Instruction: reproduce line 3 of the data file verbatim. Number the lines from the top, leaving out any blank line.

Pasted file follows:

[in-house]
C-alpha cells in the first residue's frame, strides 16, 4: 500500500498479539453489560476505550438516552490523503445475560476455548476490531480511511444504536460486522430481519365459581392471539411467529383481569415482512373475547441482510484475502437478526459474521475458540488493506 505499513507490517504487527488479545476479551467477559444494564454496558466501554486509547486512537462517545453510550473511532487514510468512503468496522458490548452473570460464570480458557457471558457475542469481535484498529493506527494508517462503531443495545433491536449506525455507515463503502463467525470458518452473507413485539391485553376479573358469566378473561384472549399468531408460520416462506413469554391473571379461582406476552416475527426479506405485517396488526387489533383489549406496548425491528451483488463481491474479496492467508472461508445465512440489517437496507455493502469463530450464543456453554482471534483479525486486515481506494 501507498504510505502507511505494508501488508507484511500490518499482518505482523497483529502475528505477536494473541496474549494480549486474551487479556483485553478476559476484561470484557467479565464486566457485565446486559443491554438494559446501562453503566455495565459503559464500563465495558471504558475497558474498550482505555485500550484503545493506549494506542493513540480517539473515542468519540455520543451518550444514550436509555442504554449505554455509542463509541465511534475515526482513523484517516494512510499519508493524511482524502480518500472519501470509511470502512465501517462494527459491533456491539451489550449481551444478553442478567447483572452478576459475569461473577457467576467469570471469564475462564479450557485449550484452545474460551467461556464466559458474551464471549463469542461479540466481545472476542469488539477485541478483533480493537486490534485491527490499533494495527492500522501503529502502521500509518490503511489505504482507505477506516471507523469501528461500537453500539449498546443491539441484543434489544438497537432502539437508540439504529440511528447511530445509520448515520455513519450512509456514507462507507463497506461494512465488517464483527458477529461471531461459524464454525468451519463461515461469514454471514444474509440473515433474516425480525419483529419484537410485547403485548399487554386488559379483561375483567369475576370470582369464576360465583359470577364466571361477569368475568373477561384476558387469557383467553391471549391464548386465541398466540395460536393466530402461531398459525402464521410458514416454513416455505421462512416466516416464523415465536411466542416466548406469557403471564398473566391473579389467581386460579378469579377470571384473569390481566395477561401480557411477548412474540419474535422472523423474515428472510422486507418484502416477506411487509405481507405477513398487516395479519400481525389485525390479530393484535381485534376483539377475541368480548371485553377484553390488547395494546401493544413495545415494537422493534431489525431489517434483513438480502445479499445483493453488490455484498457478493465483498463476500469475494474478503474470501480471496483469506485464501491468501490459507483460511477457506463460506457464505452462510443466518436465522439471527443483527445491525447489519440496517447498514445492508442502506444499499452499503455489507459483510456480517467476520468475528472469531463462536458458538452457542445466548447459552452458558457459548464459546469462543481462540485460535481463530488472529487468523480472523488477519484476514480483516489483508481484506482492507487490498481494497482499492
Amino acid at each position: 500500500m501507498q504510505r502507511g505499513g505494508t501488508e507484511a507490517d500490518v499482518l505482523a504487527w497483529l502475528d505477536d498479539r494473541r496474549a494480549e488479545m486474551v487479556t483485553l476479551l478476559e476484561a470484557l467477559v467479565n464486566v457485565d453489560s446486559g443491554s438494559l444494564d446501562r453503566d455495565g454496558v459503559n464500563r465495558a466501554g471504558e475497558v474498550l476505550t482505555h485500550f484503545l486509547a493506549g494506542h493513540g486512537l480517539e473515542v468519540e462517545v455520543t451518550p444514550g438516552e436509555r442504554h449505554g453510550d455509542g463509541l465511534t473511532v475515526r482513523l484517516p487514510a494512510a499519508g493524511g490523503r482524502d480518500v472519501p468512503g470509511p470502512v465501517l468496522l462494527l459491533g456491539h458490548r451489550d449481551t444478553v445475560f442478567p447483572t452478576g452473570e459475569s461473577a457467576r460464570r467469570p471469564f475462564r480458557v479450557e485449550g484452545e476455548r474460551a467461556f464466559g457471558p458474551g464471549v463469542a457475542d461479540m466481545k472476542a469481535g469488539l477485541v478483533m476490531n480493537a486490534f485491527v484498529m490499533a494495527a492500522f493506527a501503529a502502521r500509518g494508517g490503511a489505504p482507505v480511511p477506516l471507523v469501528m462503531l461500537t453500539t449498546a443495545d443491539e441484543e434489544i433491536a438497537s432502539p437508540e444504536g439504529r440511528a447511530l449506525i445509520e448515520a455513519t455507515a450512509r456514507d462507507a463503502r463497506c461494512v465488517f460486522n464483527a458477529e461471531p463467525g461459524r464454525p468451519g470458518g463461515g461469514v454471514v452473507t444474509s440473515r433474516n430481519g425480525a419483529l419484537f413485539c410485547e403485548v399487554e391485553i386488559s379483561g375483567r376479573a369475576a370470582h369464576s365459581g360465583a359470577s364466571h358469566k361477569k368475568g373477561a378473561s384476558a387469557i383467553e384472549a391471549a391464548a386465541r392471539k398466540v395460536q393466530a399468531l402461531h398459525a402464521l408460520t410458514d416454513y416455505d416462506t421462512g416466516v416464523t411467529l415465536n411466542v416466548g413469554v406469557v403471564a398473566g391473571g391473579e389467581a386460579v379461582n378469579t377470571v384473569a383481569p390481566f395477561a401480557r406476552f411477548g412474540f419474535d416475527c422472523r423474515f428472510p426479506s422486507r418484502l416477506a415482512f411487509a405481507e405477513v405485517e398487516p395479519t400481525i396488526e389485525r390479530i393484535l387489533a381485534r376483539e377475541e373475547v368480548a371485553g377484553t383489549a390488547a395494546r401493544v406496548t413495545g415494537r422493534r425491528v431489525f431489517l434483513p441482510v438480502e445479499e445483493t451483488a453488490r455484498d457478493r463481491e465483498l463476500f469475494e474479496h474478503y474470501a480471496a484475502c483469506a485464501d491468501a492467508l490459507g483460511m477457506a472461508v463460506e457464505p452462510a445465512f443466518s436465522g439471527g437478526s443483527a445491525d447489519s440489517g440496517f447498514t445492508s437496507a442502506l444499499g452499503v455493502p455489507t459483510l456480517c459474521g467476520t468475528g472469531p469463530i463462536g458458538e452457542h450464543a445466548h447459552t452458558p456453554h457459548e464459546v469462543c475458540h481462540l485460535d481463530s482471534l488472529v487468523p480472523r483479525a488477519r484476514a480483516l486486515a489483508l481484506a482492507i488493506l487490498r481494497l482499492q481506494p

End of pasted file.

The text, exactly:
Amino acid at each position: 500500500m501507498q504510505r502507511g505499513g505494508t501488508e507484511a507490517d500490518v499482518l505482523a504487527w497483529l502475528d505477536d498479539r494473541r496474549a494480549e488479545m486474551v487479556t483485553l476479551l478476559e476484561a470484557l467477559v467479565n464486566v457485565d453489560s446486559g443491554s438494559l444494564d446501562r453503566d455495565g454496558v459503559n464500563r465495558a466501554g471504558e475497558v474498550l476505550t482505555h485500550f484503545l486509547a493506549g494506542h493513540g486512537l480517539e473515542v468519540e462517545v455520543t451518550p444514550g438516552e436509555r442504554h449505554g453510550d455509542g463509541l465511534t473511532v475515526r482513523l484517516p487514510a494512510a499519508g493524511g490523503r482524502d480518500v472519501p468512503g470509511p470502512v465501517l468496522l462494527l459491533g456491539h458490548r451489550d449481551t444478553v445475560f442478567p447483572t452478576g452473570e459475569s461473577a457467576r460464570r467469570p471469564f475462564r480458557v479450557e485449550g484452545e476455548r474460551a467461556f464466559g457471558p458474551g464471549v463469542a457475542d461479540m466481545k472476542a469481535g469488539l477485541v478483533m476490531n480493537a486490534f485491527v484498529m490499533a494495527a492500522f493506527a501503529a502502521r500509518g494508517g490503511a489505504p482507505v480511511p477506516l471507523v469501528m462503531l461500537t453500539t449498546a443495545d443491539e441484543e434489544i433491536a438497537s432502539p437508540e444504536g439504529r440511528a447511530l449506525i445509520e448515520a455513519t455507515a450512509r456514507d462507507a463503502r463497506c461494512v465488517f460486522n464483527a458477529e461471531p463467525g461459524r464454525p468451519g470458518g463461515g461469514v454471514v452473507t444474509s440473515r433474516n430481519g425480525a419483529l419484537f413485539c410485547e403485548v399487554e391485553i386488559s379483561g375483567r376479573a369475576a370470582h369464576s365459581g360465583a359470577s364466571h358469566k361477569k368475568g373477561a378473561s384476558a387469557i383467553e384472549a391471549a391464548a386465541r392471539k398466540v395460536q393466530a399468531l402461531h398459525a402464521l408460520t410458514d416454513y416455505d416462506t421462512g416466516v416464523t411467529l415465536n411466542v416466548g413469554v406469557v403471564a398473566g391473571g391473579e389467581a386460579v379461582n378469579t377470571v384473569a383481569p390481566f395477561a401480557r406476552f411477548g412474540f419474535d416475527c422472523r423474515f428472510p426479506s422486507r418484502l416477506a415482512f411487509a405481507e405477513v405485517e398487516p395479519t400481525i396488526e389485525r390479530i393484535l387489533a381485534r376483539e377475541e373475547v368480548a371485553g377484553t383489549a390488547a395494546r401493544v406496548t413495545g415494537r422493534r425491528v431489525f431489517l434483513p441482510v438480502e445479499e445483493t451483488a453488490r455484498d457478493r463481491e465483498l463476500f469475494e474479496h474478503y474470501a480471496a484475502c483469506a485464501d491468501a492467508l490459507g483460511m477457506a472461508v463460506e457464505p452462510a445465512f443466518s436465522g439471527g437478526s443483527a445491525d447489519s440489517g440496517f447498514t445492508s437496507a442502506l444499499g452499503v455493502p455489507t459483510l456480517c459474521g467476520t468475528g472469531p469463530i463462536g458458538e452457542h450464543a445466548h447459552t452458558p456453554h457459548e464459546v469462543c475458540h481462540l485460535d481463530s482471534l488472529v487468523p480472523r483479525a488477519r484476514a480483516l486486515a489483508l481484506a482492507i488493506l487490498r481494497l482499492q481506494p